It is a big birthday week in our family. My twin sister has a birthday along with my nephew and my brother. Due to the fact I have a twin sister, I am completing my most recent trip around the sun, too.
Birthdays are fun. I spent some time this year asking each person what they would like to have on their special day. My nephew, who will be turning 8, told his father he would sit down with him and discuss everything he wanted. He is already preparing to be in the boardroom at his age. Everything is a negotiation, it appears. My sister really could not think of anything right off hand. My brother has three young children; he is just hoping for the gift of a nap.
The first birthday celebrations seem to have appeared with the pharaohs of Egypt in ancient times. The day an individual became a pharaoh was considered the birth of the man as a god. His physical birth did not mean a thing. His supernatural birth did.
The Greeks seemed to follow the Egyptians in celebrating some kind of birth day, but again, these were not familial rituals as they often appear to be in the present. It was in Greece where the tradition of putting candles on cakes first began. People brought rounded cakes to the temple of Artemis to worship the moon.
The Romans were the first civilization to celebrate individual birthdays, but only for men. According to a few classical historians, the Romans prided themselves on remembering the start of something — whether it be a city, a building, or an individual male life — particularly within the higher classes. In many parts of the Roman Republic and later empire, the fact that an infant lived through the first year was a special occasion in itself.
Roman birthdays were filled with rituals honoring personal spirits for protection during the year ahead. Birthday parties consisted of religious rituals more than individual accolades. The Romans continued to celebrate yearly rituals to honor their own gods. Moreover, they were into structures, honoring the construction of important buildings and temples integral to their pagan beliefs.
As Christians began to celebrate the birth of Jesus around the 4th century, the idea of celebrating the physical birth of someone really took hold.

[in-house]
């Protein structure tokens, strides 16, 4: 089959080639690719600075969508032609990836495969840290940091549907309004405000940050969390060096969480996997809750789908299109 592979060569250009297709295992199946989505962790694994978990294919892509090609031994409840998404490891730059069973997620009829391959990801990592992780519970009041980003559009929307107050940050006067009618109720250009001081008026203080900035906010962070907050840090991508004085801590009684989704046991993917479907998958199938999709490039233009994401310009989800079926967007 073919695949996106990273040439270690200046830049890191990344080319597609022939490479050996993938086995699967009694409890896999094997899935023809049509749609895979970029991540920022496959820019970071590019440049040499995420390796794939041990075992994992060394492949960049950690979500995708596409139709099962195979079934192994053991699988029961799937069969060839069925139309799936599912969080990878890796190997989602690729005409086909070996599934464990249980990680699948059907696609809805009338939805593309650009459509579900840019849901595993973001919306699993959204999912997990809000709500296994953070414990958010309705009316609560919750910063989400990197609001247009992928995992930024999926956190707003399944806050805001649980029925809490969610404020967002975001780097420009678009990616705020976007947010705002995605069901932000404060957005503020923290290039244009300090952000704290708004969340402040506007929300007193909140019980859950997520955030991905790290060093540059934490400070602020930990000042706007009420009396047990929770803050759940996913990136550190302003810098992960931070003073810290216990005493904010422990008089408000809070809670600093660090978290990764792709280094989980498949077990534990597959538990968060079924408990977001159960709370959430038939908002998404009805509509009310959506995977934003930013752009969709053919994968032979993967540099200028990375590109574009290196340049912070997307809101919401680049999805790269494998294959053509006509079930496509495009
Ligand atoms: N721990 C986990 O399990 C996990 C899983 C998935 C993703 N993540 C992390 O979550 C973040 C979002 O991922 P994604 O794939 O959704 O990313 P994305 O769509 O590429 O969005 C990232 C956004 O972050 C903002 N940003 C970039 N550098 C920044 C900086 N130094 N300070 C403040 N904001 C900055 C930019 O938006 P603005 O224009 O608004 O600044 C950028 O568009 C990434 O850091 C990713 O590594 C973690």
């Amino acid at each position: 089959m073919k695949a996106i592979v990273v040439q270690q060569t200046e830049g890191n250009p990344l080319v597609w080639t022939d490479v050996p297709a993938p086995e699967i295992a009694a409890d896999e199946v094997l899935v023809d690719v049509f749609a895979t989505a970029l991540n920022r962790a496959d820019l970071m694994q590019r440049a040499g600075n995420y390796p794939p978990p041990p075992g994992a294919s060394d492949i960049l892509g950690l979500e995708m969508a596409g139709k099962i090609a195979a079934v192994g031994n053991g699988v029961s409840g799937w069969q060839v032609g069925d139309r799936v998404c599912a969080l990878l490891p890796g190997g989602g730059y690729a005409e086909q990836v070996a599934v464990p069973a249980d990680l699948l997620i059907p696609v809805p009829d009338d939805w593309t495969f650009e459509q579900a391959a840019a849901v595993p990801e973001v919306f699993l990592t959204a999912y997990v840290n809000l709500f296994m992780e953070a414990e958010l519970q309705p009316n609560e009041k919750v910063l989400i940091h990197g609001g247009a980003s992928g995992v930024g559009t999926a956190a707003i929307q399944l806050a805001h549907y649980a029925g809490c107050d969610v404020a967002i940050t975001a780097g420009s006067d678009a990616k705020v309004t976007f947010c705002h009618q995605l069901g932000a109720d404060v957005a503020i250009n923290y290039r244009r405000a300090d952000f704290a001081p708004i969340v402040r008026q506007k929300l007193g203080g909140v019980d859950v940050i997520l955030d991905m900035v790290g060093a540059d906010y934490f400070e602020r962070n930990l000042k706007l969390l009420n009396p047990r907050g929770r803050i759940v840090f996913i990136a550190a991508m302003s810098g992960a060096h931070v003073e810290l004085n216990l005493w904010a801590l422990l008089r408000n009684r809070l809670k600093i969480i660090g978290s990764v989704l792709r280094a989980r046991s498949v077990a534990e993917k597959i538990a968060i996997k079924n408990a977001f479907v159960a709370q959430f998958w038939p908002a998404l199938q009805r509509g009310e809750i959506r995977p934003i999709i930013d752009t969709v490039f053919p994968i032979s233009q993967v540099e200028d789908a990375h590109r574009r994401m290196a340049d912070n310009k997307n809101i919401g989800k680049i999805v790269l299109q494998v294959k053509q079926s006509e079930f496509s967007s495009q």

Recognizing any birthday for women took a little longer. They probably were not recognized until the 1100s.
By then, calling out someone to honor their birthday was generally celebrated with a cake. In Germany during the Middle Ages, sweet cakes were given to children in wealthy families to mark their birth date. Candles were placed on these cakes, too. A candle was included for each year of life, plus, at least one candle for the year ahead.
Even during this time, there were all kinds of stories about how the candles were supposed to be blown out and speculations regarding the consequences for the individual if candles were left lit on the cake. Signs and portents abounded.
The Industrial Revolution in Germany, France and England seems to have provided more opportunities for all people, male and female, adults and children, to celebrate the days of their birth. Machines made mass-produced cakes. These could be purchased and used for an individual’s birthday celebration. By the 1920s, musicians and lyricists had changed a song written in the 1890s to the traditional “Happy Birthday to You.” In 1968, The Beatles wrote their birthday song in the studio while working on a double album. The little ditty made it onto the album, but writers John Lennon and Paul McCartney did not consider it a good song. Still, it passes in pop culture today.
There are birthdays which seem paramount. My sister thought the world might transform the moment she turned 16. I remember turning 33 and thinking my grandfather was the same age when he was drafted into the Army during the World War II and didn’t see his wife and children for two years. My dad turns 75 this summer, and by now my wife is a continual 25 years old.
A birthday is a marker on the road of life. A trip around the sun fills our souls with memories. I did a few calculations. Between birthdays, I’ll probably walk my dog for 300 miles, drink at least 750 cups of coffee, and spend a lot of important and valuable time with my wife on the porch living life with her.
After all, birthdays are about recognizing time. One day in a specific year, we are going to run out of physical birthdays. Instead of celebrating in person, we will be remembered by those who loved us best.
We will pass on into history, where I hope there will be lots of cake.
Brent Tomberlin is a social studies instructor at South Caldwell High School and Caldwell Community College and Technical Institute. Email him at firstname.lastname@example.org.